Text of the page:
After humming and hawing for weeks about how to go about building wall shelves for my studio and working amidst piles of boxes, I decided this weekend that I could build my own shelves. Armed with a hand-saw, a screwdriver, a drill, some lumber, screws, wall plugs and brackets, I set to work on Saturday. First off, I needed shelves for my studio library to fit behind the door in the corner. I installed them yesterday and am very proud of the result. I also built long, narrow shelves (re-making the ones pictured in earlier posts so that they would be more secure and not so wobbly), but this morning, all gung-ho to mount them on the wall, I'm having trouble getting the wall-plugs to go all the way into the drilled holes. I got pretty far in this endeavor by myself, but now it's time to call in my good buddy Jordan, who is a wall shelf expert. He has a massive vinyl collection, much of which is organized on wall shelves he built and installed himself.....

Friday, June 5, 2009

more blooms...and scarves




Well, the floweres keep getting more glorious, and I keep taking pictures of them. The lilacs are even more full than they were earlier this week, and in the past few days, our neighbour's wysteria has started blooming along the fence we share. Yesterday I finished my first batch of narrow Wave scarves (about 6" wide) for some of the shops that sell my work on consignment (Twisted Sisters Boutik, and Luna in PEI - a new one)....this family of colours really makes me think of bright indian saris.

Thursday, June 4, 2009

in bloom


Everything in Halifax is lush lush lush right now. The beginning of June is a magical time for life, colours, smells and being outdoors! Damien and I went for an amazing bike ride at dusk the other night down to the richy rich part of town with the huge, old victorian homes sloping down to the Northwest Arm, the body of water that reaches around the peninsula of Halifax from the harbour. The smells in the air were incredible as we were whizzing past lilacs, crab appple blossoms, and other blossoming trees in full bloom. Our own backyard boasts a total of five different lilac trees, and the one right outside our bedroom window is in all its glory right now....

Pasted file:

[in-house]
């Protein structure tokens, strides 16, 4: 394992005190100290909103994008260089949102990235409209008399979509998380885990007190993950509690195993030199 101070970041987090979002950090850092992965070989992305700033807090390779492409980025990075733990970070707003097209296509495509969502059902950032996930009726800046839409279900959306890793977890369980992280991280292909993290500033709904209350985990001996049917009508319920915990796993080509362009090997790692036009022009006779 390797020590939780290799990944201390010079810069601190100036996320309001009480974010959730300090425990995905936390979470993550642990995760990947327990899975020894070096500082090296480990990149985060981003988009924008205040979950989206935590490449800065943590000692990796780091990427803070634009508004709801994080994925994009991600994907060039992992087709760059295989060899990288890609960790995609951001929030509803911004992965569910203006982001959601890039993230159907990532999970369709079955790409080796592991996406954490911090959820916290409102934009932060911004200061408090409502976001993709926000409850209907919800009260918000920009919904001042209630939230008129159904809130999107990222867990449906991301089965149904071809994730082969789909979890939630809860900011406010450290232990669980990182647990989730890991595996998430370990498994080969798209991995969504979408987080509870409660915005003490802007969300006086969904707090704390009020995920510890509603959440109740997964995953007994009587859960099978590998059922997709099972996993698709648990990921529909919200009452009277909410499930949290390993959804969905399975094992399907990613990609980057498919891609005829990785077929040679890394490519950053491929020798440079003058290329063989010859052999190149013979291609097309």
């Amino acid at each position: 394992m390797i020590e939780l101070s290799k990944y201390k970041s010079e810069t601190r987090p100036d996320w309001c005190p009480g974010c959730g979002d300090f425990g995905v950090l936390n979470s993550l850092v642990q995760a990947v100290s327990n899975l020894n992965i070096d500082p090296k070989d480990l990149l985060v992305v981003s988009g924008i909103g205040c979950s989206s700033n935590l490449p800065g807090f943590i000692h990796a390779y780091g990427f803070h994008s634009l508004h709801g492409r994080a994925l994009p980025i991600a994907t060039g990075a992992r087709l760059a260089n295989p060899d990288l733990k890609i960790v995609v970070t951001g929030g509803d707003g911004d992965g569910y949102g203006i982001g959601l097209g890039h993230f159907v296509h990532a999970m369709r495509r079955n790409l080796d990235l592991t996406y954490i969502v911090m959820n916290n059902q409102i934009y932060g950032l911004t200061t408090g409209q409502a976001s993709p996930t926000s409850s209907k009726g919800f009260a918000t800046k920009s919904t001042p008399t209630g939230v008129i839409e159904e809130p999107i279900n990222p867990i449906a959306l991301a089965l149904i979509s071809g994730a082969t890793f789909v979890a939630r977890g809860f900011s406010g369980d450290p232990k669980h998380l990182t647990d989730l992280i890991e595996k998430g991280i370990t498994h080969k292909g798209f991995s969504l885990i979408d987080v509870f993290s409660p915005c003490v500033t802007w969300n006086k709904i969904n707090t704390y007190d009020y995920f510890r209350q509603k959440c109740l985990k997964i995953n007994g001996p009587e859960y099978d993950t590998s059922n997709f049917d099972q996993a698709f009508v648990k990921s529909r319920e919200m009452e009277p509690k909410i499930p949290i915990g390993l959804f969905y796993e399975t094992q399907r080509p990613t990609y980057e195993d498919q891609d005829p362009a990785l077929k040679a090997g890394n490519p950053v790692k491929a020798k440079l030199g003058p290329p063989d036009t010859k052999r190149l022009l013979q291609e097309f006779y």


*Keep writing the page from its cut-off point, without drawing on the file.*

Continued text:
Wednesday, June 3, 2009

scarf for Australia's winter





The last month, I've received a few custom order requests through my Etsy shop. It amazes me how Etsy is able to provide me with a calling card to the world for my work. And I love hearing from people all over the world. Last week, I received a special request from a woman in Australia who wanted to replace a scarf that her partner had lost in Holland. Because winter is close in Australia (as we're soaking up our brief but glorious summer here), she wanted it to have some wool in it. Also, she wanted the colours to be burnt orange and dark brown. I looked back over my many many photos of Newfoundland shoreline and came upon a shot of seaweed in the sun. Burnt, cayenne orange and brown. Woven with alpaca, raw silk and merino, I finished the scarf yesterday and took this photo while it was hanging in the sun to dry. I adapted the undulating herringbone pattern of my Wave scarves and over-dyed the scarf to give the silk a rich orange colour amongst the darker stripes of brown.